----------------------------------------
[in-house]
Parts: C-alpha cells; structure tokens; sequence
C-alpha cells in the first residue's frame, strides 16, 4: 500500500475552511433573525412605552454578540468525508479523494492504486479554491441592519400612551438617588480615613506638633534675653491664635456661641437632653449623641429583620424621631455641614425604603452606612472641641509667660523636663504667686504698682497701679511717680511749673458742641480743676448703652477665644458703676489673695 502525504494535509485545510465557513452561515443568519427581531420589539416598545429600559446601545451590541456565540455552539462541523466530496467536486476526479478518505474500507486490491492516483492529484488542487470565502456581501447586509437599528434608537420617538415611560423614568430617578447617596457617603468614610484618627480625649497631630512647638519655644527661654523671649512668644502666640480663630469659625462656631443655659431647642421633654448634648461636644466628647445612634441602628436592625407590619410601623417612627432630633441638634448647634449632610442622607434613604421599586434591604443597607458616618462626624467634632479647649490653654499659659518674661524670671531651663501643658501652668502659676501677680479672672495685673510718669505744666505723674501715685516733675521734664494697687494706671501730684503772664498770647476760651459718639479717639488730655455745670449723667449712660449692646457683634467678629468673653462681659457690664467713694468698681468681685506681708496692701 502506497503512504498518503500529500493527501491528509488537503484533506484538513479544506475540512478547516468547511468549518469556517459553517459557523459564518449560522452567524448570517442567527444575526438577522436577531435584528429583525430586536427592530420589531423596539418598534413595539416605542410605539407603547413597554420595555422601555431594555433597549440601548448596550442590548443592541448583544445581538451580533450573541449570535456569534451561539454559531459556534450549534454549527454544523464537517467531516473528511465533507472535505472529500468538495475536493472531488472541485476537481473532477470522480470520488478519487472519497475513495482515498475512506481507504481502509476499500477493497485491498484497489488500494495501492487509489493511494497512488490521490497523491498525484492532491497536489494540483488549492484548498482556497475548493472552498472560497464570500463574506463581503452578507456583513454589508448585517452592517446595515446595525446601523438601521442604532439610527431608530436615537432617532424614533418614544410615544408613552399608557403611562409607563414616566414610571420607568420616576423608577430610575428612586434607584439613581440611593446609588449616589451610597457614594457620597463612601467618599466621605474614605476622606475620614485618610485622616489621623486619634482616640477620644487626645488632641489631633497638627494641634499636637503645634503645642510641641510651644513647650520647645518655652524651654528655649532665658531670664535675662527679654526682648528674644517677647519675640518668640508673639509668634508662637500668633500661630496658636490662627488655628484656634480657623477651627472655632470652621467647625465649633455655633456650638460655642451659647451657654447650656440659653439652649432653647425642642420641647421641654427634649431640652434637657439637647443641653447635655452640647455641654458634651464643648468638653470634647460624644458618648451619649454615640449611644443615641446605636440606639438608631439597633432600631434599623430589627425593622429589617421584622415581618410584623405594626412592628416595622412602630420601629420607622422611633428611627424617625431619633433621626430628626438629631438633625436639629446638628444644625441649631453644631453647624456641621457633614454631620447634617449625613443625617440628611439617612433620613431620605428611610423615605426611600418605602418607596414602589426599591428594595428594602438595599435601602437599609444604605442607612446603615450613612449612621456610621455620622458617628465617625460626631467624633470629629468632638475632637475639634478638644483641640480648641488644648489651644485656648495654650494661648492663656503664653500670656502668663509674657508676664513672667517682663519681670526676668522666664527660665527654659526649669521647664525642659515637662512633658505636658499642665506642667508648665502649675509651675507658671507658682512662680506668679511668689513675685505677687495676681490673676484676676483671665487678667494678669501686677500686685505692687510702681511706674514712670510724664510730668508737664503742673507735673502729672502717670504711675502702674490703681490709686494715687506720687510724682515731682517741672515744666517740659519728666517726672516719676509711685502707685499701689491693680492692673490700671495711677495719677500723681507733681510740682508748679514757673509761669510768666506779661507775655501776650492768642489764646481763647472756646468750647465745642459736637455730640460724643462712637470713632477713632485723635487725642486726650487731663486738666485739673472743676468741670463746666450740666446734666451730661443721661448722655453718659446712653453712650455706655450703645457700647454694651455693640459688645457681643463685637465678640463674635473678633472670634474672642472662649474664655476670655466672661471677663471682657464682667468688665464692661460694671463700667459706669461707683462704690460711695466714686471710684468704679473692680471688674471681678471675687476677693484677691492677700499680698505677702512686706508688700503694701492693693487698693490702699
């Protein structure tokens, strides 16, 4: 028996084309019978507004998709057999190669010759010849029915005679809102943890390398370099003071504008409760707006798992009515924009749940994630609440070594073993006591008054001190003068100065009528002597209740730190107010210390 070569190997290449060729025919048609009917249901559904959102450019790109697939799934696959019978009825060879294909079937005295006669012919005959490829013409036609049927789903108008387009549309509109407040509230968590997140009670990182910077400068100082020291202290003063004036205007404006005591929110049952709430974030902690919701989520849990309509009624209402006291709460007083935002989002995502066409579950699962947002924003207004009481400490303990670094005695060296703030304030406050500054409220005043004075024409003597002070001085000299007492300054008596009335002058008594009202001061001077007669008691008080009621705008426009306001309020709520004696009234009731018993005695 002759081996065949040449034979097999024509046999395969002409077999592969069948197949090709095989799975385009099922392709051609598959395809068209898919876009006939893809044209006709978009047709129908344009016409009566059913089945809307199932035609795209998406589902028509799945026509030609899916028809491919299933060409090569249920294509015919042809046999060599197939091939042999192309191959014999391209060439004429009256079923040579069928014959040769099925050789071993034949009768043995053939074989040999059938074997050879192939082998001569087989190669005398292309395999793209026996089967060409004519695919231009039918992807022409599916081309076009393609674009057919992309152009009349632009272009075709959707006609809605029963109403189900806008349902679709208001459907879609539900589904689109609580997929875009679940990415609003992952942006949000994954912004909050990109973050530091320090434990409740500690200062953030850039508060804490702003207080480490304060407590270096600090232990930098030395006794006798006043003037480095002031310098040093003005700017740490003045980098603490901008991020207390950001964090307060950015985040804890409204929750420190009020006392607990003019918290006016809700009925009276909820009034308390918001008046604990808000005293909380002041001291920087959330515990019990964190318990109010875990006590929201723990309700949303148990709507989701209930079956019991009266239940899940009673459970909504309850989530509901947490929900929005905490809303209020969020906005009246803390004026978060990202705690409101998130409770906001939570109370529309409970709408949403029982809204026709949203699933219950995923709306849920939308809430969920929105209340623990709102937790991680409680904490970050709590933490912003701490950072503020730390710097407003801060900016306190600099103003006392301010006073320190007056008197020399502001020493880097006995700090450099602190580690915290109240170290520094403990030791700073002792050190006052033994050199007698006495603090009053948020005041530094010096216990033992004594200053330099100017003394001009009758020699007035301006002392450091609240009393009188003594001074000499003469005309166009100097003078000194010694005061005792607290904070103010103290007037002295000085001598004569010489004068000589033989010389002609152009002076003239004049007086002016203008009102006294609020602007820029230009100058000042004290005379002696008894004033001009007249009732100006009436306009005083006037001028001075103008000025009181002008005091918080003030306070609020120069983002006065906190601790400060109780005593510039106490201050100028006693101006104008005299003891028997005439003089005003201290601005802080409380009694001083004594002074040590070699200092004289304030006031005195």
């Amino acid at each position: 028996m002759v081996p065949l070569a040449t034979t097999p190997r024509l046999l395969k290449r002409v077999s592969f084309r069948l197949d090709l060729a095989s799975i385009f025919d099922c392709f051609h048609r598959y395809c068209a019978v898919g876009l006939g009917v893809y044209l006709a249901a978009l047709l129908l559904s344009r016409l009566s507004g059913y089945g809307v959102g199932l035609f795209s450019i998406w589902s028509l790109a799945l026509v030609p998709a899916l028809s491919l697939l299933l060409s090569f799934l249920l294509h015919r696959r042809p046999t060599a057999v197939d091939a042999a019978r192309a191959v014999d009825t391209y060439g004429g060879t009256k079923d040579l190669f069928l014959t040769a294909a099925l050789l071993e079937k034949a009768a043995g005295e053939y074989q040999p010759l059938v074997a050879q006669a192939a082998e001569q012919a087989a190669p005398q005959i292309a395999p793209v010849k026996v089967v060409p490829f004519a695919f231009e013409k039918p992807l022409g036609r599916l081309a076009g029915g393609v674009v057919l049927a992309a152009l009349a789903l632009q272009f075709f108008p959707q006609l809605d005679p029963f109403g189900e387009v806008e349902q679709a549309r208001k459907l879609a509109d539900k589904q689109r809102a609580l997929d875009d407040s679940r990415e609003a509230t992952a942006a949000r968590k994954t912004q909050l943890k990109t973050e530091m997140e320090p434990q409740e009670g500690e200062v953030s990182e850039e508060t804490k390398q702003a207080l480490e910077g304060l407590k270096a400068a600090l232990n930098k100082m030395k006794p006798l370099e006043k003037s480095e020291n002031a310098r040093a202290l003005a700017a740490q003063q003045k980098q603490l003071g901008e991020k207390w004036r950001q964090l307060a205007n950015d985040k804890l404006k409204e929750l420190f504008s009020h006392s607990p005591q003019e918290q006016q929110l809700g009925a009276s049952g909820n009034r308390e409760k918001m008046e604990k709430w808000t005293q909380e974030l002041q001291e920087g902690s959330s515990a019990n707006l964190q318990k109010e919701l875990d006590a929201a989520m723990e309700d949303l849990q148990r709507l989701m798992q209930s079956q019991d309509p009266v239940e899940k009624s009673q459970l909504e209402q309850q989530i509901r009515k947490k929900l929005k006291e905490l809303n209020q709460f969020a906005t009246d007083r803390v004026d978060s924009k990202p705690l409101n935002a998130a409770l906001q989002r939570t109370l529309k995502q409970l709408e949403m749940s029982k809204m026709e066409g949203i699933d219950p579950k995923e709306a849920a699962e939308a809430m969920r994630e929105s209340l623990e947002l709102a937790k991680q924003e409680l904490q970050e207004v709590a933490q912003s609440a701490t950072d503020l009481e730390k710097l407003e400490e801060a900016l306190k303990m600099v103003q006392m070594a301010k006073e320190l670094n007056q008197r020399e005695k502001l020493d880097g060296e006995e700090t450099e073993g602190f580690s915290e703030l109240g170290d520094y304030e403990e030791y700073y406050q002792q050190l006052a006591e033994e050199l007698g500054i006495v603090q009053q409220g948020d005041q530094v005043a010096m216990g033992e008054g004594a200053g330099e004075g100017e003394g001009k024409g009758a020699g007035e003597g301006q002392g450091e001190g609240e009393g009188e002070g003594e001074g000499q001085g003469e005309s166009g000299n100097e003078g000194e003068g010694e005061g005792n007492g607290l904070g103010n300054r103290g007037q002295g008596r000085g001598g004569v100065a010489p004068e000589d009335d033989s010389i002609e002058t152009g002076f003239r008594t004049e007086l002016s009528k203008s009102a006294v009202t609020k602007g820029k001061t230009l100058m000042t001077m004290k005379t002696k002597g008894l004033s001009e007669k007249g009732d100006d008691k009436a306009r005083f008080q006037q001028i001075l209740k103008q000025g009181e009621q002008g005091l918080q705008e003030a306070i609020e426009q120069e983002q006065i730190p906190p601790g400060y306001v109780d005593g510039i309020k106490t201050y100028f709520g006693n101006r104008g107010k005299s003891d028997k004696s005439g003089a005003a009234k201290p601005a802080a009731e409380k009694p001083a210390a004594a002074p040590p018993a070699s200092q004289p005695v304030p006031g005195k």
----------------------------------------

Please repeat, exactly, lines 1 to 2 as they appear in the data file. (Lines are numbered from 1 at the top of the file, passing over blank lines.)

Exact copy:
[in-house]
Parts: C-alpha cells; structure tokens; sequence